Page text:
The automaker's stunning rebound into profitability seemed to shock even those who made it happen. Paul A. Eisenstein on whether GM's IPO could release it from government's grip entirely.
Reporter, publisher and Bureau Chief of The Detroit Bureau and TheDetroitBureau.com, Paul A. Eisenstein has covered the auto industry since 1979. One of the world's most widely published automotive journalists, Eisenstein’s work routinely appears in such publications as The Economist, Germany 's Auto Motor und Sport, MSNBC.com, Cigar Aficionado, Wired, Motor Trend, TheDailyBeast.com, and dozens more. He's a regular commentator on NPR, and a frequent guest on numerous other broadcast outlets.
With two huge recalls and new questions about brake failure on the Prius, Toyota's future as the world's No. 1 automaker is in doubt. But can the Big Three capitalize on the crisis? Paul Eisenstein reports.
With a court expected to approve U.S. control of General Motors this week, the company's new CEO Fritz Henderson says his new boss Obama expects a leaner, quicker company.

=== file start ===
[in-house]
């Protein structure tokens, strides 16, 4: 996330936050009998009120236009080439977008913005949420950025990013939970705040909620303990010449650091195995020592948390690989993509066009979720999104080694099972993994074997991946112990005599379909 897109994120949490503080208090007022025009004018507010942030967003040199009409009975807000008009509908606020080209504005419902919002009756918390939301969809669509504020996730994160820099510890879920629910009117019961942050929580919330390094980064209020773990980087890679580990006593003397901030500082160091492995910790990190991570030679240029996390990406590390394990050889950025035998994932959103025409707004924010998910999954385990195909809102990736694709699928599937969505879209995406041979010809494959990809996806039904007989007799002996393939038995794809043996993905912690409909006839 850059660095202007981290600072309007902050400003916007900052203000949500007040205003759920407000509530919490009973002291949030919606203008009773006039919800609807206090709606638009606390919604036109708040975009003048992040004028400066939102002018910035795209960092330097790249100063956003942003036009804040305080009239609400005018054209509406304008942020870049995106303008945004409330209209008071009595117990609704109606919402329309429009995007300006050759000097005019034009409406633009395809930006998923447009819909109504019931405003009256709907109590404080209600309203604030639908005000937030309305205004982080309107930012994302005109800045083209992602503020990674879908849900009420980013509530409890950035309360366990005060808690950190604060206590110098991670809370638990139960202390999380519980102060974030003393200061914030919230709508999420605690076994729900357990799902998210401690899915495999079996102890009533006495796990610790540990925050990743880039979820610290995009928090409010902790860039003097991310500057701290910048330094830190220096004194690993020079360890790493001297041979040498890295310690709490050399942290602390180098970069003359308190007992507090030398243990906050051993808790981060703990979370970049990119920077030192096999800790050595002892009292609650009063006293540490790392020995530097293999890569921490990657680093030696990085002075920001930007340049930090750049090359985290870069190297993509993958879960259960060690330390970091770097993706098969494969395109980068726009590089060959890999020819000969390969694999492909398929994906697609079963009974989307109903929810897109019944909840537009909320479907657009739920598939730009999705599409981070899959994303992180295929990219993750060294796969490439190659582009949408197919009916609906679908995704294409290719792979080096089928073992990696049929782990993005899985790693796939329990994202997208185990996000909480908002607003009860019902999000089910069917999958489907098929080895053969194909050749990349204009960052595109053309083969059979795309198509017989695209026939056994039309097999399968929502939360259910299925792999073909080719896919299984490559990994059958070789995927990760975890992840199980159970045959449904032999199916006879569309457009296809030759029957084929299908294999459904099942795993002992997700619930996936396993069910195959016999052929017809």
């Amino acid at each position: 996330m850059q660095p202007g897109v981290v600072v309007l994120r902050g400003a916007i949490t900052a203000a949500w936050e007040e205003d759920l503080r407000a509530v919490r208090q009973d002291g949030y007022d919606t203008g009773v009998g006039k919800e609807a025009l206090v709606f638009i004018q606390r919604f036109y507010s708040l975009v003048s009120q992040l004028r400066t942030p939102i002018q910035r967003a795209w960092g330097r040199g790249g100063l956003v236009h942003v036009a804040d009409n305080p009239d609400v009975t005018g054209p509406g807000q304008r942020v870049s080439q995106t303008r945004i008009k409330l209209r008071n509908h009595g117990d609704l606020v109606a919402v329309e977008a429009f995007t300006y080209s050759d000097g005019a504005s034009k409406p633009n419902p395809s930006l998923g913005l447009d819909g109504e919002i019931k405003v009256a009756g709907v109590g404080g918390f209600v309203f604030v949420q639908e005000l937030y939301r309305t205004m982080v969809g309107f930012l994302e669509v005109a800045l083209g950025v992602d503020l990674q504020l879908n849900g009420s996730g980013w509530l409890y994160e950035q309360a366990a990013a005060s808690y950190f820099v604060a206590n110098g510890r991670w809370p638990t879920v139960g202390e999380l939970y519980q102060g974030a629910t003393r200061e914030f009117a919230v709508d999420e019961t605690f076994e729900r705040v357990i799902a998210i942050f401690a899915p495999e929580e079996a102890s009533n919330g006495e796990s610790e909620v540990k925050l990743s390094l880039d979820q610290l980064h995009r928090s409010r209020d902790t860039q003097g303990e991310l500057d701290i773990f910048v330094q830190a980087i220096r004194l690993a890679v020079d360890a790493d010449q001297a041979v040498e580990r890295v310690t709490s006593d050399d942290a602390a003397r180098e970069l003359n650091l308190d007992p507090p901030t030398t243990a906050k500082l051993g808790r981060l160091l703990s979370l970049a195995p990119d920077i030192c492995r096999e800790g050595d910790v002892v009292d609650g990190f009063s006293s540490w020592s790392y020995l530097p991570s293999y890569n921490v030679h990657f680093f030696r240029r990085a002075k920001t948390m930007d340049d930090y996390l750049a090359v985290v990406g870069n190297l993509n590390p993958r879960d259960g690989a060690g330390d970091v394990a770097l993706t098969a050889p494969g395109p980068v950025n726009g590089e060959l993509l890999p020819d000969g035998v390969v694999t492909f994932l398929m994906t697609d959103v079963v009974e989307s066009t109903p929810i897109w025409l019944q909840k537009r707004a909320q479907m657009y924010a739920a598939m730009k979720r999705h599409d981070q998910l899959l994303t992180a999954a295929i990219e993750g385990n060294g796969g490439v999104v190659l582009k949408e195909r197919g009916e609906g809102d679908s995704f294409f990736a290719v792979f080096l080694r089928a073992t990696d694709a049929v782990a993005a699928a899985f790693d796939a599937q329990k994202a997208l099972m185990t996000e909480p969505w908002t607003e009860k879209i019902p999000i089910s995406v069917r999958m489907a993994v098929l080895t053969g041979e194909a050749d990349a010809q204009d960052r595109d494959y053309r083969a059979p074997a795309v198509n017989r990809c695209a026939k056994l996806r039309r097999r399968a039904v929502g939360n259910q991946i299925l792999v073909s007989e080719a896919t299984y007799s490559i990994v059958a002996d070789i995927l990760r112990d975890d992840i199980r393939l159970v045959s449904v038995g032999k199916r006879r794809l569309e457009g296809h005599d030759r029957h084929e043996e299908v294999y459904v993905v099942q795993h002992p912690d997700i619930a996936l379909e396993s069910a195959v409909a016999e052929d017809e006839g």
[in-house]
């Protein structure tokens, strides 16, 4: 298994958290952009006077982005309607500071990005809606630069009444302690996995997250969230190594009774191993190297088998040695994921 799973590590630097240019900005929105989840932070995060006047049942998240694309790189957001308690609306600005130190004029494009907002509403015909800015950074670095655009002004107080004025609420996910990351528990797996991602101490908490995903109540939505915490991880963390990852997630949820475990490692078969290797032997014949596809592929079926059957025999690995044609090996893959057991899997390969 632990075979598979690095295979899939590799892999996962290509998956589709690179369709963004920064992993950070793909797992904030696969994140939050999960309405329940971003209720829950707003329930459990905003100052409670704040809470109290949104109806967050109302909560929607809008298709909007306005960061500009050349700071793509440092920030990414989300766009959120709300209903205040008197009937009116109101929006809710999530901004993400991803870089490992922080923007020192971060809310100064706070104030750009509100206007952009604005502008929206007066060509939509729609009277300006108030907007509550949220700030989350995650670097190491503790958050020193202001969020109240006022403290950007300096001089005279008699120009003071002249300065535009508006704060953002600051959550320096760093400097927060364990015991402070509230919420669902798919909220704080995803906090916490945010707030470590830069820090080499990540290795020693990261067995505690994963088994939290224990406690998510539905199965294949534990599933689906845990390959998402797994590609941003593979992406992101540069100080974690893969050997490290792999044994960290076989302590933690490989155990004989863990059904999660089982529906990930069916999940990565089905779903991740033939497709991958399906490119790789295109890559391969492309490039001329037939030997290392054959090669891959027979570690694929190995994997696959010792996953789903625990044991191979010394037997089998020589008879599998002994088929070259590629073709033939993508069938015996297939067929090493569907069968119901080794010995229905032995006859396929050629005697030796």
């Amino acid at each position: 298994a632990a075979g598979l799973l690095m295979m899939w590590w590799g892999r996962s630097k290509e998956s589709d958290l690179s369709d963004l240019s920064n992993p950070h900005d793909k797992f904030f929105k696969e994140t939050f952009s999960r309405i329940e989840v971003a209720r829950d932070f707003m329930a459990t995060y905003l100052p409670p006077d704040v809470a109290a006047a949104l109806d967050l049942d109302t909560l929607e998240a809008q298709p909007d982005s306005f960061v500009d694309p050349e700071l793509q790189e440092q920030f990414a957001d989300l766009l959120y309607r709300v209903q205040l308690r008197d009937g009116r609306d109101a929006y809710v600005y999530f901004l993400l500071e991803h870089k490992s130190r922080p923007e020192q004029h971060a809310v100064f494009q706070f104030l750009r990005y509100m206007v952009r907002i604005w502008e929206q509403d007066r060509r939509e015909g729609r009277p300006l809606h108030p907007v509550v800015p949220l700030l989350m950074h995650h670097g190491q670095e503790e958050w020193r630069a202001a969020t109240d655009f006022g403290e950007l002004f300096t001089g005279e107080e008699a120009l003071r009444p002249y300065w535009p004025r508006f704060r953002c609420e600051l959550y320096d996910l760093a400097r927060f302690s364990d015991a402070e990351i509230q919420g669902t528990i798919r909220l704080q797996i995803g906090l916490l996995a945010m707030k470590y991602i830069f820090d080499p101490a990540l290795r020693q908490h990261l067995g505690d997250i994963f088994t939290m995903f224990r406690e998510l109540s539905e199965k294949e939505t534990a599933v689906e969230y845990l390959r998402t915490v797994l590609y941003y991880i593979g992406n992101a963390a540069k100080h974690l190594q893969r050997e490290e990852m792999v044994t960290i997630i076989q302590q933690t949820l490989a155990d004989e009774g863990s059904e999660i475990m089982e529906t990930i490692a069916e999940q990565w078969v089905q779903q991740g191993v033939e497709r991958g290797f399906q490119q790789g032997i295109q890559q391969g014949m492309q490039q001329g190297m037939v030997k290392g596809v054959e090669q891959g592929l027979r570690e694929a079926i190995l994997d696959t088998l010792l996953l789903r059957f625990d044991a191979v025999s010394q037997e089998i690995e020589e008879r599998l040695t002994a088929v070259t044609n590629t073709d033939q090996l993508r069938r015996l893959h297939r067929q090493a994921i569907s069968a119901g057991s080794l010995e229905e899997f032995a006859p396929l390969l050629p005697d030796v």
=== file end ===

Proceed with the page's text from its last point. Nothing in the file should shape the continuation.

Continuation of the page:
Now that Chrysler filed for bankruptcy, what does the road ahead hold? Paul Eisenstein maps out the company’s future and says it may be rolling again by mid-summer.
Even the company that sells the most cars in the U.S. sees a rocky road ahead. In an exclusive interview, Toyota President Jim Lentz shares his plan to avoid Detroit’s fate.
Fritz Henderson—the new CEO of General Motors—is the consumate company insider, whose career track closely mirrors that of ousted CEO Rick Wagoner. Can he really provide the transformational leadership the company desperately needs?
Nearly 30 years ago, Lee Iacocca rescued Chrysler from near implosion. As GM and Chrysler fight for survival, Paul A. Eisenstein asks: Why doesn’t the industry ever learn from its mistakes?